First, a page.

Structural Strengthening of Urchin Skeletons by Collagenous Sutural Ligaments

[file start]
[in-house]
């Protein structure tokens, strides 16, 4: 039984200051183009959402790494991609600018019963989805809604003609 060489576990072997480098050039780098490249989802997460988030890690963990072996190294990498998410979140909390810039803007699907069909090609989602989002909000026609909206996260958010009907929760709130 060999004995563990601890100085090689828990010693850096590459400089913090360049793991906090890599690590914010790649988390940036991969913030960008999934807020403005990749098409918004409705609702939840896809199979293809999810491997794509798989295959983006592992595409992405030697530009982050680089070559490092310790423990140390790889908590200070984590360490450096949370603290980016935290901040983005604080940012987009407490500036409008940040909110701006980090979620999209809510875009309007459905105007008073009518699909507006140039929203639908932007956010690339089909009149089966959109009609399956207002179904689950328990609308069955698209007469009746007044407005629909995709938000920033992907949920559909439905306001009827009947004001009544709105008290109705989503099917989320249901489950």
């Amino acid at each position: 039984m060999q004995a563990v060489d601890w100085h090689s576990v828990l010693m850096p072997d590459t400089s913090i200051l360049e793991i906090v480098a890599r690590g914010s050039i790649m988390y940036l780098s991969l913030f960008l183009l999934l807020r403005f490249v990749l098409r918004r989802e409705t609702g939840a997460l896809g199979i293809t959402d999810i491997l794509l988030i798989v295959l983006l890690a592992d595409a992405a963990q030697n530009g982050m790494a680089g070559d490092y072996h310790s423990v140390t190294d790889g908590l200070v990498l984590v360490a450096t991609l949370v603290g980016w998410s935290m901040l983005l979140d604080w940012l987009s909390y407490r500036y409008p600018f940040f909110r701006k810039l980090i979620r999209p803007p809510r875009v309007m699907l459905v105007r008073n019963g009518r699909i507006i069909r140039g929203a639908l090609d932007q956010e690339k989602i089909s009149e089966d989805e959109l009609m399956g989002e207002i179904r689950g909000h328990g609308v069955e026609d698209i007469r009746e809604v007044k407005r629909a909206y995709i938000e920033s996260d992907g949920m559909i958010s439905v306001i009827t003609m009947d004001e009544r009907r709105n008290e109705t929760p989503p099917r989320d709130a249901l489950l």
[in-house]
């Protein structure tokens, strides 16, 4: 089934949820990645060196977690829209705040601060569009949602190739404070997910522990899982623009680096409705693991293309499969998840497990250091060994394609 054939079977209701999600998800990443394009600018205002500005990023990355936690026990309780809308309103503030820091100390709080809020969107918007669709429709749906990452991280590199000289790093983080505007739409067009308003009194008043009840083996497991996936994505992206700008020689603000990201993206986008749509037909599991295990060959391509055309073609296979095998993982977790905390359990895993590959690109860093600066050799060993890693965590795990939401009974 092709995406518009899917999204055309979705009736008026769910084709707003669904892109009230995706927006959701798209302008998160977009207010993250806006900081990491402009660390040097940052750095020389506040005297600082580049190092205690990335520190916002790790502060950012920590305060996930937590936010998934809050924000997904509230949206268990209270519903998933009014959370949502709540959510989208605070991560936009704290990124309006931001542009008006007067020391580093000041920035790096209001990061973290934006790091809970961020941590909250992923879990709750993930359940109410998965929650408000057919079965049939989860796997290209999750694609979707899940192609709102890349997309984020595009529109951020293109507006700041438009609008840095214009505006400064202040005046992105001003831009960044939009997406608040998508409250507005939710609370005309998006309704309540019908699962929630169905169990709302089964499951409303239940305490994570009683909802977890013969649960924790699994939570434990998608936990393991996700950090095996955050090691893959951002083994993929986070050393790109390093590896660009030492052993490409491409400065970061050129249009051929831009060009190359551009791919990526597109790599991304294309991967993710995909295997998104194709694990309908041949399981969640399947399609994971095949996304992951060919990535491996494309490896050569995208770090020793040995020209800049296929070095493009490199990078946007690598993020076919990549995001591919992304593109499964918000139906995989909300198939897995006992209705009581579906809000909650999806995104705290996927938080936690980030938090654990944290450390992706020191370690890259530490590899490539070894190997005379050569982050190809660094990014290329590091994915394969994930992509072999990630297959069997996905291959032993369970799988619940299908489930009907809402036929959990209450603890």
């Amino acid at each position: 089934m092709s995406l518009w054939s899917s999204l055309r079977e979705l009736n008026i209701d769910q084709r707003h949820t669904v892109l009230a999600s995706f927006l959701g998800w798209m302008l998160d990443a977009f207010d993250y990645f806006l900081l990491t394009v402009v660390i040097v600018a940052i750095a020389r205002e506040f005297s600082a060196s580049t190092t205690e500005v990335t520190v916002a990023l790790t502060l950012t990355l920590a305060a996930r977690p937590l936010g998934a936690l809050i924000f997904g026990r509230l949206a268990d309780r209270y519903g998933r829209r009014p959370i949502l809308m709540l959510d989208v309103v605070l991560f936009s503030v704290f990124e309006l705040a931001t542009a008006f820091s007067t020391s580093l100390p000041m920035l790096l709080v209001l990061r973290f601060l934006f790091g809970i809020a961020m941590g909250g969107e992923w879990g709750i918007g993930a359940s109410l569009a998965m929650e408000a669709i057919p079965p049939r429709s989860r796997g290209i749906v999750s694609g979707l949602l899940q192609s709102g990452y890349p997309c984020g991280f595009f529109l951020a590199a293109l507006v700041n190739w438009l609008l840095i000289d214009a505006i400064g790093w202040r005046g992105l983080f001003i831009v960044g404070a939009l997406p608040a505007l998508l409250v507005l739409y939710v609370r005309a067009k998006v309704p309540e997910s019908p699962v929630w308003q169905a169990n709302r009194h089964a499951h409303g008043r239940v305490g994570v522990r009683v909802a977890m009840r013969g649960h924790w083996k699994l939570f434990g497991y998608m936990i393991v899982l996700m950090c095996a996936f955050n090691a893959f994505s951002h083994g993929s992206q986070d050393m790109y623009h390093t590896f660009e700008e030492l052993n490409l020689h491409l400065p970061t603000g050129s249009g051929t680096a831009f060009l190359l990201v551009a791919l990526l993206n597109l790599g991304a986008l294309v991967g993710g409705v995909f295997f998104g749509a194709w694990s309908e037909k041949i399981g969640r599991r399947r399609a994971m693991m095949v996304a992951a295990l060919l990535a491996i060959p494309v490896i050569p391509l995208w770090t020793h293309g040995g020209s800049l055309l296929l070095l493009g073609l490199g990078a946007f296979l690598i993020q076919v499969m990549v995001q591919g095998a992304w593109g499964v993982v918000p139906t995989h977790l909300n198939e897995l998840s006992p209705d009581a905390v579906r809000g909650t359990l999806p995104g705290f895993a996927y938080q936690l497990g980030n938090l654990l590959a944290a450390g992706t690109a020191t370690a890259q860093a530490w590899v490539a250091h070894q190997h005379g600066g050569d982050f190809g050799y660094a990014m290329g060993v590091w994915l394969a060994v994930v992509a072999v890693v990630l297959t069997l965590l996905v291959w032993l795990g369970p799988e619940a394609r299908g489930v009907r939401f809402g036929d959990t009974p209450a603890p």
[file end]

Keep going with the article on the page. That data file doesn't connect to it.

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Sea urchin skeletons are strengthened by flexible collagenous ligaments that bind together rigid calcite plates at sutures. Whole skeletons without ligaments (removed by bleaching) broke at lower apically applied forces than did intact, fresh skeletons. In addition, in three-point bending tests on excised plate combinations, sutural ligaments strengthened sutures but not plates. The degree of sutural strengthening by ligaments depended on sutural position; in tensile tests, ambital and adapical sutures were strengthened more than adoral sutures. Adapical sutures, which grow fastest, were also the loosest, suggesting that strengthening by ligaments is associated with growth. In fed, growing urchins, sutures overall were looser than in unfed urchins. Looseness was demonstrated visually and by vibration analysis: bleached skeletons of unfed urchins rang at characteristic frequencies, indicating that sound traveled across tightly fitting sutures; skeletons of fed urchins damped vibrations, indicating loss of vibrational energy across looser sutures. Furthermore, bleached skeletons of fed urchins broke at lower apically applied forces than bleached skeletons of unfed urchins, indicating that the sutures of fed urchins had been held together relatively loosely by sutural ligaments. Thus, the apparently rigid dome-like skeleton of urchins sometimes transforms into a flexible, jointed membrane as sutures loosen and become flexible during growth.